Question about "the whole three yards" (1882)

Bonnie Taylor-Blake b.taylorblake at GMAIL.COM
Sat May 17 07:14:11 UTC 2014

On Sat, May 17, 2014 at 12:39 AM, ADSGarson O'Toole
<adsgarsonotoole at> wrote:

> Bonnie: The following citations involving long faces and smiles might
> be relevant though the word "whole" was not present.

> Henry James used the expression "a face three yards long" in an 1883
> volume that reprinted some of his pieces from magazines and journals.
> So this instance may have been published before 1882. I have not
> traced the original appearance.

> In 1897 an Oklahoma newspaper article mentioned a facial feature with
> an exaggerated measurement specified in yards, i.e., a smile "three
> yards long".

> In 1903 another instance of  "a smile three yards long" appeared.

> In 1921 another instance of a "face three yards long" appeared in a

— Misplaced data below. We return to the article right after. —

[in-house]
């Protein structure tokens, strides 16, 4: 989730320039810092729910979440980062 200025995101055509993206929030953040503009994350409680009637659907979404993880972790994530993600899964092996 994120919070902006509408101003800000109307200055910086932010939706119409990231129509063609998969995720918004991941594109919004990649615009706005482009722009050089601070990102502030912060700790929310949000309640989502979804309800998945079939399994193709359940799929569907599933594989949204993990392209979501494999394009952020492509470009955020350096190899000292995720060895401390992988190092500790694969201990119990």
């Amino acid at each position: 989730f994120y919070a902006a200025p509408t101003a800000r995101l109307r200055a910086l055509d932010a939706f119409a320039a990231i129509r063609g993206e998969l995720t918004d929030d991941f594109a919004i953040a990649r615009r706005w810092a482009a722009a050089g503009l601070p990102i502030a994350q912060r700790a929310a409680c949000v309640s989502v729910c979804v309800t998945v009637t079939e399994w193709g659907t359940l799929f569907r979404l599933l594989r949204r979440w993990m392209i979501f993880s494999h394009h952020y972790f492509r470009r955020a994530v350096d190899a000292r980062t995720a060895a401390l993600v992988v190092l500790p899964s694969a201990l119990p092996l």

> magazine article.

Ah, thank you, Garson!  This helps explain why the 1882 text was
structured as it was and I now withdraw my complaint that the set-up
was clunky.


We advise our Liberal and Republican friends, who are candidates, to
call on Frank the Barber and get shaved before the election.  After
that time he will charge by the yard, and some of their faces will be
very long -- the whole three yards.


And now that your finds have prompted me to poke around again in some
databases of 19th-century American newspapers, I see that uses of "a
face a yard long" and "a smile/grin a yard long/wide" (and yards
greater than 1) were not uncommon, which is very good to know.

I'm probably predisposed to think this way, but the appearance of "--
the whole three yards" in the above still grabs my attention.  For me
there's still the suggestion that the phrase may have had some special
meaning for the writer (and presumably his readers) and that the
phrase, used as a punchline, was being applied to a theme of
some-number-of-yards-long faces (including three yards).  I'm willing
to concede, though, that whether it also had a stand-alone use as an
idiom is still uncertain.

-- Bonnie

The American Dialect Society -

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